Cleaning up the streams

Clean4Shore wins people's choice Landcare Award

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TOAST OF THE COAST: Not-for-profit group Clean4Shore received a people's choice Landcare award for cleaning up the Central Coast's waterways. Pictured: founder Graham Johnston and volunteer Edwina Parsons removing oyster product from Bensville mangroves.

TOAST OF THE COAST: Not-for-profit group Clean4Shore received a people's choice Landcare award for cleaning up the Central Coast's waterways. Pictured: founder Graham Johnston and volunteer Edwina Parsons removing oyster product from Bensville mangroves.

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Clean4Shore removed 62.9 tonnes of rubbish from Central Coast waterways last year.

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WHEN Graham Johnston led a Duke of Edinburgh’s Award expedition into the Hawkesbury River in 2010, he was so shocked by the sheer volume of rubbish that was found, he decided to do something about it.

So he founded Clean4Shore – a not-for-profit group which engages volunteers to take schools and other community groups out in a bid to clean up Central Coast waterways.

The group has made serious inroads into its goal of removing the rubbish from the Hawkesbury River, Brisbane Water and Tuggerah Lakes and was the recipient of the People’s Choice Coastcare Award at last year’s National Landcare Awards.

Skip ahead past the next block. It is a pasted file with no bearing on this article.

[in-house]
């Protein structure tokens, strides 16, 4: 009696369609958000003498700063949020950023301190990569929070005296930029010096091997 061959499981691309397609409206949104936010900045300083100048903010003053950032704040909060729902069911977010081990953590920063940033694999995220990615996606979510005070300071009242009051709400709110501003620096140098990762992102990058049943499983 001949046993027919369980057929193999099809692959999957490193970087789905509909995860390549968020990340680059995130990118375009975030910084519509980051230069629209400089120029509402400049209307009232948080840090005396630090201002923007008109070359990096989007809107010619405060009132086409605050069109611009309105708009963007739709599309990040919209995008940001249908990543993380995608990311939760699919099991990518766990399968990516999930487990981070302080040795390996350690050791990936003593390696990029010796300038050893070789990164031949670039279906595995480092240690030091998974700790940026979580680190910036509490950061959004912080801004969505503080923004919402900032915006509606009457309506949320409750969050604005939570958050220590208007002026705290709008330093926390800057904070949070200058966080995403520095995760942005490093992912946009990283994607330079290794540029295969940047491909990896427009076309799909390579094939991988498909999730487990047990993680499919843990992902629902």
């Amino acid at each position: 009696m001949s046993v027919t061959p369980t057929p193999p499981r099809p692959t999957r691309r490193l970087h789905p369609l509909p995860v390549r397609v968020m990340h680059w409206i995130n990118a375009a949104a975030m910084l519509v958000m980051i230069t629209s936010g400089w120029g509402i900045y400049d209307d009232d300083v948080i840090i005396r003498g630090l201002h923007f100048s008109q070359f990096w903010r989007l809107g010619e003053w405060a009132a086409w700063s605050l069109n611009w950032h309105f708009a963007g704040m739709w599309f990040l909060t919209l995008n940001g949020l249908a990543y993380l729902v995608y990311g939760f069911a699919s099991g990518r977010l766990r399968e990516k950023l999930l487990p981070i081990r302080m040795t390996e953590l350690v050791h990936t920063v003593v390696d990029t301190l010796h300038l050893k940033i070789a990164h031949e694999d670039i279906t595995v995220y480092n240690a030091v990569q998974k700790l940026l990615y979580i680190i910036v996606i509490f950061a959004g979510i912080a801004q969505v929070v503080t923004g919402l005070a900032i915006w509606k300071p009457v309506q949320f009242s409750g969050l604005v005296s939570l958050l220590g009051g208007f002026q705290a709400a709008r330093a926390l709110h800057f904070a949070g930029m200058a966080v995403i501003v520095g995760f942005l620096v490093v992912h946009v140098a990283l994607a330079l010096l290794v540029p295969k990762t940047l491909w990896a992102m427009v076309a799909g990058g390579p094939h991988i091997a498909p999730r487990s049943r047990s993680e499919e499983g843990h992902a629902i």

The 65 year-old volunteer said when he led that first Duke of Edinburgh’s Award expedition with members of the MacMasters Beach Surf Club, they managed to fill a kayak, then a full boat with rubbish.

So he formed the organisation in conjunction with the club and subsequently expanded it to include local schools, then disability, Indigenous and local business groups.

The group removes rubbish from the waterways while also educating participants about local foreshores and mangroves.

“The volume of litter has decreased greatly. We’ve picked up the bulk that has accumulated over time,” he said.

In 2017, the group removed 14,888 plastic bottles, a significant reduction from 33,360 in 2016, 14,566 pieces of polystyrene, down from 26,393 in 2016 and 18,575 pieces of plastic, as opposed to 26,818 in 2016.

While figures from 2018 were still being compiled, he expected another significant reduction, estimating around 8000 bottles had been removed.

“This is rubbish that is unseen from the water. You have to get out of the boat, walk the foreshores and look behind the rocks and mangroves.” 

He said in addition to polystyrene and plastics, the group had uncovered some surprising items over the years, including train doors, marine toilets and various boating parts.

“Last year we removed 62.9 tonnes of rubbish, went out on 110 field trips, had 513 volunteers and 19,043 volunteer hours were completed.”

He said while those who used the waterways had been very responsive since being briefed on the group’s efforts, the lack of litter traps in the Brisbane Water and upstream in the Hawkesbury were still problems.

“We’re consistently lobbying councils, the state and federal government and all waterway controllers,” he said.

Graham added another major goal was to see the group expand into Sydney, Port Stephens and Newcastle.

Anyone who is interested in learning more about the group can look it up on Facebook, or contact Graham via email. 

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